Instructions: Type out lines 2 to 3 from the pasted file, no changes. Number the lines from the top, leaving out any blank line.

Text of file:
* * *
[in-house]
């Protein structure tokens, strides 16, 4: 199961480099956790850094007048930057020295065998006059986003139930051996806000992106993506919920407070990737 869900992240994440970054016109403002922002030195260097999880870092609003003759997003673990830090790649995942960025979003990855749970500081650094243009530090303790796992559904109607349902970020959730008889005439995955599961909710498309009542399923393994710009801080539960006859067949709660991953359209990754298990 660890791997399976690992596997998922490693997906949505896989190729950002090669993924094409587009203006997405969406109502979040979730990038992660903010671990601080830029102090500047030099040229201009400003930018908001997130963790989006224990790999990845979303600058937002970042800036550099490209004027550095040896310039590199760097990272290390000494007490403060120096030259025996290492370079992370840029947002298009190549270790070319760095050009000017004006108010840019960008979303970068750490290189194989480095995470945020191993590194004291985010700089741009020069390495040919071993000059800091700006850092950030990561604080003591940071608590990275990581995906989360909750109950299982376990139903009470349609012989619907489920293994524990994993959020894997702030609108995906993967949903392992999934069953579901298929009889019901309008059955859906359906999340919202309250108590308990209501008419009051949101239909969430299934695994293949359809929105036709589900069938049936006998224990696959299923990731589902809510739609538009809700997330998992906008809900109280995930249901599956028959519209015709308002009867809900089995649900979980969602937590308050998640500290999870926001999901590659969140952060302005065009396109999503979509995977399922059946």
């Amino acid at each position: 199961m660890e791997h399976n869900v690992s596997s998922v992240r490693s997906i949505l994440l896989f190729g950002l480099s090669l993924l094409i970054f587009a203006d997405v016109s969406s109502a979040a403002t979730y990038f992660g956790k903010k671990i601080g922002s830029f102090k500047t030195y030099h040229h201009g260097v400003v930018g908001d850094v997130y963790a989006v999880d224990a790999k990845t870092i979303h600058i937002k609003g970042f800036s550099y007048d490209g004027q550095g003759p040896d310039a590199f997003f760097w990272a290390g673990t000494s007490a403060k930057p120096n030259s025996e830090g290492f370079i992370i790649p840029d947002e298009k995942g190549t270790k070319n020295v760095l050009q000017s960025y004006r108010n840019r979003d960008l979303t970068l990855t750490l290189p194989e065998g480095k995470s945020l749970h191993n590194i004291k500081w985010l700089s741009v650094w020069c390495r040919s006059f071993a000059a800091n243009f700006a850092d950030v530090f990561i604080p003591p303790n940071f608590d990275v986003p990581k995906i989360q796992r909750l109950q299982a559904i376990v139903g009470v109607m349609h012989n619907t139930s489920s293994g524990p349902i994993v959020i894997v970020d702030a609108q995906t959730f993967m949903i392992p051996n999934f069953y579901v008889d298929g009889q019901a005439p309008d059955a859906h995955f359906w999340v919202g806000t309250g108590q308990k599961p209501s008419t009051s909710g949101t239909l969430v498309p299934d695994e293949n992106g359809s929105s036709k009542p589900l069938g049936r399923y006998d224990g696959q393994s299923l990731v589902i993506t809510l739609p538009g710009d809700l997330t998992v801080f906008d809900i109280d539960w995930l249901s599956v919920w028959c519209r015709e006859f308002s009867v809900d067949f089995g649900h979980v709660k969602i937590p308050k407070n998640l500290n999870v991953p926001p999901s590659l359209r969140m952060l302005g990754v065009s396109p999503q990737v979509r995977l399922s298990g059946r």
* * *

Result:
């Protein structure tokens, strides 16, 4: 199961480099956790850094007048930057020295065998006059986003139930051996806000992106993506919920407070990737 869900992240994440970054016109403002922002030195260097999880870092609003003759997003673990830090790649995942960025979003990855749970500081650094243009530090303790796992559904109607349902970020959730008889005439995955599961909710498309009542399923393994710009801080539960006859067949709660991953359209990754298990 660890791997399976690992596997998922490693997906949505896989190729950002090669993924094409587009203006997405969406109502979040979730990038992660903010671990601080830029102090500047030099040229201009400003930018908001997130963790989006224990790999990845979303600058937002970042800036550099490209004027550095040896310039590199760097990272290390000494007490403060120096030259025996290492370079992370840029947002298009190549270790070319760095050009000017004006108010840019960008979303970068750490290189194989480095995470945020191993590194004291985010700089741009020069390495040919071993000059800091700006850092950030990561604080003591940071608590990275990581995906989360909750109950299982376990139903009470349609012989619907489920293994524990994993959020894997702030609108995906993967949903392992999934069953579901298929009889019901309008059955859906359906999340919202309250108590308990209501008419009051949101239909969430299934695994293949359809929105036709589900069938049936006998224990696959299923990731589902809510739609538009809700997330998992906008809900109280995930249901599956028959519209015709308002009867809900089995649900979980969602937590308050998640500290999870926001999901590659969140952060302005065009396109999503979509995977399922059946």
């Amino acid at each position: 199961m660890e791997h399976n869900v690992s596997s998922v992240r490693s997906i949505l994440l896989f190729g950002l480099s090669l993924l094409i970054f587009a203006d997405v016109s969406s109502a979040a403002t979730y990038f992660g956790k903010k671990i601080g922002s830029f102090k500047t030195y030099h040229h201009g260097v400003v930018g908001d850094v997130y963790a989006v999880d224990a790999k990845t870092i979303h600058i937002k609003g970042f800036s550099y007048d490209g004027q550095g003759p040896d310039a590199f997003f760097w990272a290390g673990t000494s007490a403060k930057p120096n030259s025996e830090g290492f370079i992370i790649p840029d947002e298009k995942g190549t270790k070319n020295v760095l050009q000017s960025y004006r108010n840019r979003d960008l979303t970068l990855t750490l290189p194989e065998g480095k995470s945020l749970h191993n590194i004291k500081w985010l700089s741009v650094w020069c390495r040919s006059f071993a000059a800091n243009f700006a850092d950030v530090f990561i604080p003591p303790n940071f608590d990275v986003p990581k995906i989360q796992r909750l109950q299982a559904i376990v139903g009470v109607m349609h012989n619907t139930s489920s293994g524990p349902i994993v959020i894997v970020d702030a609108q995906t959730f993967m949903i392992p051996n999934f069953y579901v008889d298929g009889q019901a005439p309008d059955a859906h995955f359906w999340v919202g806000t309250g108590q308990k599961p209501s008419t009051s909710g949101t239909l969430v498309p299934d695994e293949n992106g359809s929105s036709k009542p589900l069938g049936r399923y006998d224990g696959q393994s299923l990731v589902i993506t809510l739609p538009g710009d809700l997330t998992v801080f906008d809900i109280d539960w995930l249901s599956v919920w028959c519209r015709e006859f308002s009867v809900d067949f089995g649900h979980v709660k969602i937590p308050k407070n998640l500290n999870v991953p926001p999901s590659l359209r969140m952060l302005g990754v065009s396109p999503q990737v979509r995977l399922s298990g059946r």